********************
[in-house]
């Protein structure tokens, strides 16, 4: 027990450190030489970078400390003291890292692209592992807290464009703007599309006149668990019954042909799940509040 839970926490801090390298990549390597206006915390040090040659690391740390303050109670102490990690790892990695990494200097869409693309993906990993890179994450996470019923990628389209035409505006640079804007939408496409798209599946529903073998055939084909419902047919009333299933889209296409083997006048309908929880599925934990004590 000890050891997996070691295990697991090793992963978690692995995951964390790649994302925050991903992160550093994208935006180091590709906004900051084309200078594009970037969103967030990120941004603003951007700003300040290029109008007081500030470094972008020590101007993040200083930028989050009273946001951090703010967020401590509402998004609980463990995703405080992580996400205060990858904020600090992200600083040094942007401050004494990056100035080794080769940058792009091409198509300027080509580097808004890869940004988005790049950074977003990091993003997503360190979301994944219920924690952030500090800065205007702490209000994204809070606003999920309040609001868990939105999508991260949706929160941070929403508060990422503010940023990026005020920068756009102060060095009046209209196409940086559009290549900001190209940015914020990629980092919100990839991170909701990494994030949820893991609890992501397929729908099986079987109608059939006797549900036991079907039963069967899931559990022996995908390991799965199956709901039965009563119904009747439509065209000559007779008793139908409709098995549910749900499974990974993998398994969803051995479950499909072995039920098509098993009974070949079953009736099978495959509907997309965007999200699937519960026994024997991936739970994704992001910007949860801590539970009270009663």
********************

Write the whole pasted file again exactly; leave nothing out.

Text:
[in-house]
């Protein structure tokens, strides 16, 4: 027990450190030489970078400390003291890292692209592992807290464009703007599309006149668990019954042909799940509040 839970926490801090390298990549390597206006915390040090040659690391740390303050109670102490990690790892990695990494200097869409693309993906990993890179994450996470019923990628389209035409505006640079804007939408496409798209599946529903073998055939084909419902047919009333299933889209296409083997006048309908929880599925934990004590 000890050891997996070691295990697991090793992963978690692995995951964390790649994302925050991903992160550093994208935006180091590709906004900051084309200078594009970037969103967030990120941004603003951007700003300040290029109008007081500030470094972008020590101007993040200083930028989050009273946001951090703010967020401590509402998004609980463990995703405080992580996400205060990858904020600090992200600083040094942007401050004494990056100035080794080769940058792009091409198509300027080509580097808004890869940004988005790049950074977003990091993003997503360190979301994944219920924690952030500090800065205007702490209000994204809070606003999920309040609001868990939105999508991260949706929160941070929403508060990422503010940023990026005020920068756009102060060095009046209209196409940086559009290549900001190209940015914020990629980092919100990839991170909701990494994030949820893991609890992501397929729908099986079987109608059939006797549900036991079907039963069967899931559990022996995908390991799965199956709901039965009563119904009747439509065209000559007779008793139908409709098995549910749900499974990974993998398994969803051995479950499909072995039920098509098993009974070949079953009736099978495959509907997309965007999200699937519960026994024997991936739970994704992001910007949860801590539970009270009663």